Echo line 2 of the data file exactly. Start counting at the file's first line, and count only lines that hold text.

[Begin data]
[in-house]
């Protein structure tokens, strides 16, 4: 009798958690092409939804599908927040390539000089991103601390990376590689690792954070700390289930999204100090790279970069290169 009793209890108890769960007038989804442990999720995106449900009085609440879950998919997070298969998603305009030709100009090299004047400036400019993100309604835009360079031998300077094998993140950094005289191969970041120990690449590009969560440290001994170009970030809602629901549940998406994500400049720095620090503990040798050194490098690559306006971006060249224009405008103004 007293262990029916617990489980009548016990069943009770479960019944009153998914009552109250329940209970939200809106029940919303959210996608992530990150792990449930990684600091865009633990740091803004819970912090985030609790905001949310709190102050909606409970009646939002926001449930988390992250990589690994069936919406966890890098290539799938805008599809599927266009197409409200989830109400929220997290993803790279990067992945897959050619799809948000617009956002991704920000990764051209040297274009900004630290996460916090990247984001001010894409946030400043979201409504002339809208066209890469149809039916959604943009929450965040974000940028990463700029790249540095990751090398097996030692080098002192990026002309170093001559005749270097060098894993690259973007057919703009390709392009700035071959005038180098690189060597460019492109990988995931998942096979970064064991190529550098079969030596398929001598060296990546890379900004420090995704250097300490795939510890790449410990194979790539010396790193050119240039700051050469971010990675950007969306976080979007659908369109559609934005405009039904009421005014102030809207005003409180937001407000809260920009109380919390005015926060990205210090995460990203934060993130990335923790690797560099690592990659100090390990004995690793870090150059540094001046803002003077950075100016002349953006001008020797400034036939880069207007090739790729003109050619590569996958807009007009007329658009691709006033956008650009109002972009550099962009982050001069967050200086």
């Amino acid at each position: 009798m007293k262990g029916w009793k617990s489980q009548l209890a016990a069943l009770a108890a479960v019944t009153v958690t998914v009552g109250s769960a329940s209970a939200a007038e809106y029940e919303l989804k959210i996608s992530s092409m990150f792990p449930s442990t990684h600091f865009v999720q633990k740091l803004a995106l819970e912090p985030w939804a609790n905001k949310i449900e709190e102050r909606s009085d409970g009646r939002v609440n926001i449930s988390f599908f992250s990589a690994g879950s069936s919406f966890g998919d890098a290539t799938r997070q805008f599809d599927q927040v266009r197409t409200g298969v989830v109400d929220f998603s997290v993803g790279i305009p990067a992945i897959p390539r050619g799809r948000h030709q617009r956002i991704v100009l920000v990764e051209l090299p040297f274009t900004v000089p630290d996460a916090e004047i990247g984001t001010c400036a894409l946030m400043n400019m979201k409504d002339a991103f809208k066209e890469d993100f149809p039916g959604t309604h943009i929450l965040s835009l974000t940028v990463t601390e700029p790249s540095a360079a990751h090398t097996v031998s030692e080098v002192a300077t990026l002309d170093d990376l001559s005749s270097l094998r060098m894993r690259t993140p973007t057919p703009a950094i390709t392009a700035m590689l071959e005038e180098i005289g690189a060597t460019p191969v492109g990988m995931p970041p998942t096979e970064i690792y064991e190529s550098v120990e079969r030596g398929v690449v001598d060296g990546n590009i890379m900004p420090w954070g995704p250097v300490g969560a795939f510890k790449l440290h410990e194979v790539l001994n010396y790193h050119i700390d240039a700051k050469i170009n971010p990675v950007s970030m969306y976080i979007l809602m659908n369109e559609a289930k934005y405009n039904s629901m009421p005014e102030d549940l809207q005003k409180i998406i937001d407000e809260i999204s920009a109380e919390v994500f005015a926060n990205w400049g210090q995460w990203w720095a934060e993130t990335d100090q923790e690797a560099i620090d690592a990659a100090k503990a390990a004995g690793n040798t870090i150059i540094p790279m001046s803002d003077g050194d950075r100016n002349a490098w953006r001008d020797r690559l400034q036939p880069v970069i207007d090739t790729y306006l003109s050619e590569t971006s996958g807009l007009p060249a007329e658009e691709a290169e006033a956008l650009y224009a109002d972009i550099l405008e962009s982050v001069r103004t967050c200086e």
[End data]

């Protein structure tokens, strides 16, 4: 009798958690092409939804599908927040390539000089991103601390990376590689690792954070700390289930999204100090790279970069290169 009793209890108890769960007038989804442990999720995106449900009085609440879950998919997070298969998603305009030709100009090299004047400036400019993100309604835009360079031998300077094998993140950094005289191969970041120990690449590009969560440290001994170009970030809602629901549940998406994500400049720095620090503990040798050194490098690559306006971006060249224009405008103004 007293262990029916617990489980009548016990069943009770479960019944009153998914009552109250329940209970939200809106029940919303959210996608992530990150792990449930990684600091865009633990740091803004819970912090985030609790905001949310709190102050909606409970009646939002926001449930988390992250990589690994069936919406966890890098290539799938805008599809599927266009197409409200989830109400929220997290993803790279990067992945897959050619799809948000617009956002991704920000990764051209040297274009900004630290996460916090990247984001001010894409946030400043979201409504002339809208066209890469149809039916959604943009929450965040974000940028990463700029790249540095990751090398097996030692080098002192990026002309170093001559005749270097060098894993690259973007057919703009390709392009700035071959005038180098690189060597460019492109990988995931998942096979970064064991190529550098079969030596398929001598060296990546890379900004420090995704250097300490795939510890790449410990194979790539010396790193050119240039700051050469971010990675950007969306976080979007659908369109559609934005405009039904009421005014102030809207005003409180937001407000809260920009109380919390005015926060990205210090995460990203934060993130990335923790690797560099690592990659100090390990004995690793870090150059540094001046803002003077950075100016002349953006001008020797400034036939880069207007090739790729003109050619590569996958807009007009007329658009691709006033956008650009109002972009550099962009982050001069967050200086």